I wish I had more yearbooks on hand. Those young people were the usual human assortment of geniuses, steady-eddies, screwups, pluggers and scoundrels -- with the extra mystique of being Native Americans. For some of us oldsters, it’s impossible to look at T.J. Show and not see generations of smart funny people. Bob used to love telling the story of the Texan in a Cadillac convertible, complete with longhorns mounted on the front, who pulled into Bill Show’s service station in Browning. (That would be T.J.’s grandfather or maybe even his great-grandfather.) Bill was taking a break in the sun on the bench out front with his hat pulled down over his eyes.

“Well,” drawled the Texan, hiking up his pants, “Whatchoo got in Montana we ain’t got in Texas?” Without pushing up his hat, Bill remarked crisply, “Green grass and water.” This is why T.J. understands conservation, even the conservation of greenbacks, which the Tribal Council has been putting into practice, so that this time around the tribal per capita, which goes out to street people and Ph.D. degree holders in big cities alike, because it’s a dividend from the corporation that is the Tribal Council, will be $200 this year. That’s four times what it has been recently.

From the beginning the Blackfeet were expected to be ranchers, but for reasons that are suspect, they have not been able to borrow money in the way that white ranchers on the rez could. It is impossible to ranch without borrowing money. This is now being addressed. In the meantime many Indian ranchers have done what white ranchers did: sent their wives to town to get jobs as teachers and BIA employees, which was possible when those women got degrees and the BIA started Indian Preference. It works. Probably more legitimately when the Indian rancher is on the original Dawes Act alloted land assigned to him, not having had to marry an Indian to get ownership.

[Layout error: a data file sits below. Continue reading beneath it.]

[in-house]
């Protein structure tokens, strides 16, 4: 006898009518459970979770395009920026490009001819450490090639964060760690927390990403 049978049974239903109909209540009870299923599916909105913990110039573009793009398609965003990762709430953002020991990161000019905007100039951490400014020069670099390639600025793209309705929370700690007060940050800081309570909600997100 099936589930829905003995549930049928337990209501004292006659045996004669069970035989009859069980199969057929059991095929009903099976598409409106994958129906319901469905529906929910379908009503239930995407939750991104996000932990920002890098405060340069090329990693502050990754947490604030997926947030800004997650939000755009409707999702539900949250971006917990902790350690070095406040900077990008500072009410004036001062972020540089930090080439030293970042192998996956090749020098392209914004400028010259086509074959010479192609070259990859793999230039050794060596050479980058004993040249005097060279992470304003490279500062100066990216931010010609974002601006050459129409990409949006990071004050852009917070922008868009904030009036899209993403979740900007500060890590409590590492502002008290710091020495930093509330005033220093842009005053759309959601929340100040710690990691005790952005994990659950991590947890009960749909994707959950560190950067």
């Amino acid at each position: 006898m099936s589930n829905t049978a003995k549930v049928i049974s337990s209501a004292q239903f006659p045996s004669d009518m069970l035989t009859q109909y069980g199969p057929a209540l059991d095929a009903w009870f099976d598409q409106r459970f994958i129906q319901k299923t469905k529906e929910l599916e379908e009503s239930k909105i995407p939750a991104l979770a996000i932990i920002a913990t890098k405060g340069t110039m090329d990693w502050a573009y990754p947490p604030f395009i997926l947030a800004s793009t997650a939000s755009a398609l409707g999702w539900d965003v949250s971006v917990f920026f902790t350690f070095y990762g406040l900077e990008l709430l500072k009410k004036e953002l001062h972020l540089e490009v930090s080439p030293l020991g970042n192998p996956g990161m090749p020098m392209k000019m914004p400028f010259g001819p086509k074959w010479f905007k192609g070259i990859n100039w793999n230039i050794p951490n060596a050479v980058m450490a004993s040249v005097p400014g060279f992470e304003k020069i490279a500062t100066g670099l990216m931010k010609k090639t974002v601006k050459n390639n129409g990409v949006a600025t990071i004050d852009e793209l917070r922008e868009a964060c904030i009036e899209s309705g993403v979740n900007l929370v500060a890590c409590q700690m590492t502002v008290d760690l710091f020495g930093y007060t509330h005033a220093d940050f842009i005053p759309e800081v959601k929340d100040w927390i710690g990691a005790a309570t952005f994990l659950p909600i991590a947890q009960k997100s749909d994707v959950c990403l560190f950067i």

Eloise is on the original family allotment to Polite Pepion on Blacktail Creek. I tried to find a photo of him in William Farr’s terrific photo reference book, “The Reservation Blackfeet, 1882-1945” but failed. I DID find a photo of Mountain Chief, a truly legendary figure who was as much a mystic as a leader. He was visionary in the sense of really having visions and he began to worry about the endangered species called “buffalo.”

This portrait is from a group photo of a Blackfeet delegation in Washington, D.C., in 1903. I was entertained by the NPR reporter interviewing Eloise in person and expressing naive liberal city-girl surprise that Eloise was wearing a sharp suit with very nice jewelry. In my mind’s eye, I saw Mountain Chief with his honorary chief’s medals and crucifix. Eloise remains a “practicing” Catholic and I wouldn’t be surprised if her jewelry included a cross, but I suppose the medals are in some museum. I’ve seen that expression on Eloise’s face.

A century to make the transition from one culture to another -- not just to a new culture but to a new prosperity -- seems like an awfully long time when you’re struggling alone at the midpoint. But Willie Sharp had the dream and now he sits at the table, knowing that on this round the stick game had a good outcome.